How much length I would like at the moment really depends on what I am doing at the time. If I am going to study for a while, I would like the music to go on so that I can concentrate on my studies. Also, it would be distracting if I have to change the music every now and then. However, there always is a limit on how much I can listen to a music, because longer music tends to get monotonous sometimes. I recently tried listening to lofi, which happen to be so long. But they play the same tune so many times that it feels like they did not put enough effort to produce more variation.

For classical, what I can say is that I learnt listening to it purely out of family influence. If you grow up listening to something, it just gets into your mind naturally and you develop that taste. However, not all families will have a musical exposure, and so, I was lucky! :smiley: Plus, I learnt (stopped because of the pandemic) piano. So I definitely have more inclination towards classical.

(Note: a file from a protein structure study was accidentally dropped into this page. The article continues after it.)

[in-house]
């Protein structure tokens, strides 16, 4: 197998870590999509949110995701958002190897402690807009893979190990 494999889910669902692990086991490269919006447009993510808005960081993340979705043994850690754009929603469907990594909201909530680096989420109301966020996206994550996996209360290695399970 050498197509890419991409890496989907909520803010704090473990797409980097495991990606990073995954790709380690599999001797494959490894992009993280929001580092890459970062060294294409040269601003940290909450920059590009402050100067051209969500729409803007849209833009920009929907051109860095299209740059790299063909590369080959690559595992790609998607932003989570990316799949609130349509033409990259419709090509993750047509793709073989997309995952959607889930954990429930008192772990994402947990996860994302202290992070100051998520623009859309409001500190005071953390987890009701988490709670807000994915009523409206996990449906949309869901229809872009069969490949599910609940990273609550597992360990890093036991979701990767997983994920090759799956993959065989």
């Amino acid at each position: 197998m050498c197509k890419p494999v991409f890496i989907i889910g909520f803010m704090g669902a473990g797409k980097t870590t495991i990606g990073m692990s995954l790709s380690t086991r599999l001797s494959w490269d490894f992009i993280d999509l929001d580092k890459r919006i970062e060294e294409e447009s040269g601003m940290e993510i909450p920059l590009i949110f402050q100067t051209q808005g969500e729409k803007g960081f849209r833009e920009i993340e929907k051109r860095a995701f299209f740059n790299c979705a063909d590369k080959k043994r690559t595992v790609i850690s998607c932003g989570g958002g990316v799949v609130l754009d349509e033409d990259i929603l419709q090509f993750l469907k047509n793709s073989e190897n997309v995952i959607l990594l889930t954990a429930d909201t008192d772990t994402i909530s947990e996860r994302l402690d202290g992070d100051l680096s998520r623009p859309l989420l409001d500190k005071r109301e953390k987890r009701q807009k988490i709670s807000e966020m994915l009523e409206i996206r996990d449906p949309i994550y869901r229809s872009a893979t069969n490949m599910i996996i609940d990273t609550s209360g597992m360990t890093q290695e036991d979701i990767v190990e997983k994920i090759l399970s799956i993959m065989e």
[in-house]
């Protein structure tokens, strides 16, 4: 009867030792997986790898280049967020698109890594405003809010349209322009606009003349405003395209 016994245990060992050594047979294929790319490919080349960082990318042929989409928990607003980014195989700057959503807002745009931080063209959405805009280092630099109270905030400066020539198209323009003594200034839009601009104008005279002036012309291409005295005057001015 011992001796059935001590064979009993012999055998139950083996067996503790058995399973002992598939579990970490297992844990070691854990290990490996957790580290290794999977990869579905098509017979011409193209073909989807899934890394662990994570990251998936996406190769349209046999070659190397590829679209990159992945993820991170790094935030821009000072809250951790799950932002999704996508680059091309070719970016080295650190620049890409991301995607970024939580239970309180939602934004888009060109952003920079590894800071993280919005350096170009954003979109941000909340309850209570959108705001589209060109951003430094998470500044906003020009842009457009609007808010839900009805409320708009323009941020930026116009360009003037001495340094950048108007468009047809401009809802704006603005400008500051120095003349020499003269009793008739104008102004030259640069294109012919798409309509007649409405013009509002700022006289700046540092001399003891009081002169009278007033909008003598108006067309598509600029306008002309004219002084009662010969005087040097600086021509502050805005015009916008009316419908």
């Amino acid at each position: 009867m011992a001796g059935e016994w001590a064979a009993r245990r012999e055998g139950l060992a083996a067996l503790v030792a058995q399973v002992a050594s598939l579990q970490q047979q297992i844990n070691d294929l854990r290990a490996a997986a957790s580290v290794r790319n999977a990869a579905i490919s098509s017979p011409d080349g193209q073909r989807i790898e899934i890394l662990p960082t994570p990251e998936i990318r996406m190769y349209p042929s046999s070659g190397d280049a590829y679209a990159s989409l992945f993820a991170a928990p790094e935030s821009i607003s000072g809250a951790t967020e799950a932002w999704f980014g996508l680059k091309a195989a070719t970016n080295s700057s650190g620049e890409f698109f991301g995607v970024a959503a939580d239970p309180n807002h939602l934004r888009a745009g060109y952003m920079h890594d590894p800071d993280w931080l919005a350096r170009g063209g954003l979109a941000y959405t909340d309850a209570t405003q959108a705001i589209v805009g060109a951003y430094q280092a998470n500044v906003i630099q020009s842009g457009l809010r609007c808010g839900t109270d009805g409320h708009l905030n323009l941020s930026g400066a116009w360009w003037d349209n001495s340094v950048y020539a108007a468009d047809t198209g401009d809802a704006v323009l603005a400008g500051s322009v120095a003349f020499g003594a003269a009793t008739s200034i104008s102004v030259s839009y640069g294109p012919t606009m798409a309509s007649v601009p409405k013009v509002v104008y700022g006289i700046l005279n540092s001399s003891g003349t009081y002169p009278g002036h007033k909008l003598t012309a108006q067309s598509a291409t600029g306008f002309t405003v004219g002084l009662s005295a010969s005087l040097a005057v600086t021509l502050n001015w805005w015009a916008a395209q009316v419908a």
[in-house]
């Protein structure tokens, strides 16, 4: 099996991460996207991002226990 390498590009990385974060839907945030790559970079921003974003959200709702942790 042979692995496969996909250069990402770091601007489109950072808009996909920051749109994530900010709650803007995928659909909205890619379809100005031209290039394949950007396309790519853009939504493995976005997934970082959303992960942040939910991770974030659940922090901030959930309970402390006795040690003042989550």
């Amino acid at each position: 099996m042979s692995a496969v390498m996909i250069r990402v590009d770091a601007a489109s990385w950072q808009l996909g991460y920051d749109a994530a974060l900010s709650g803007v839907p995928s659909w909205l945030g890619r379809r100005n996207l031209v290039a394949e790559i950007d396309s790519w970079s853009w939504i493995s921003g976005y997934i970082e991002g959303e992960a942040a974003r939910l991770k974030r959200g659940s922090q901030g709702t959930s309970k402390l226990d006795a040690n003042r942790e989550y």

I think why we distinguish between classical and non-classical is because, for us, classical is a lot “richer”. And to an extent, “older” (Not that anything old will be better, so I emphasize on “richer”. I mentioned “older” because some do think that older = better)! You see, those who are accustomed to listening to only modern day music will think that these “older” stuff are boring. But put classical music in movies, get them played/sung by popular artists, get them played on the radio, make it the “trend”, and you’ll see how these people shift to those. Because, those who did not get the chance to develop a musical taste will always be influenced by what is “trending”. Note that here, I am only referring to the music that is upbeat, and very different from classical (modern pop for example).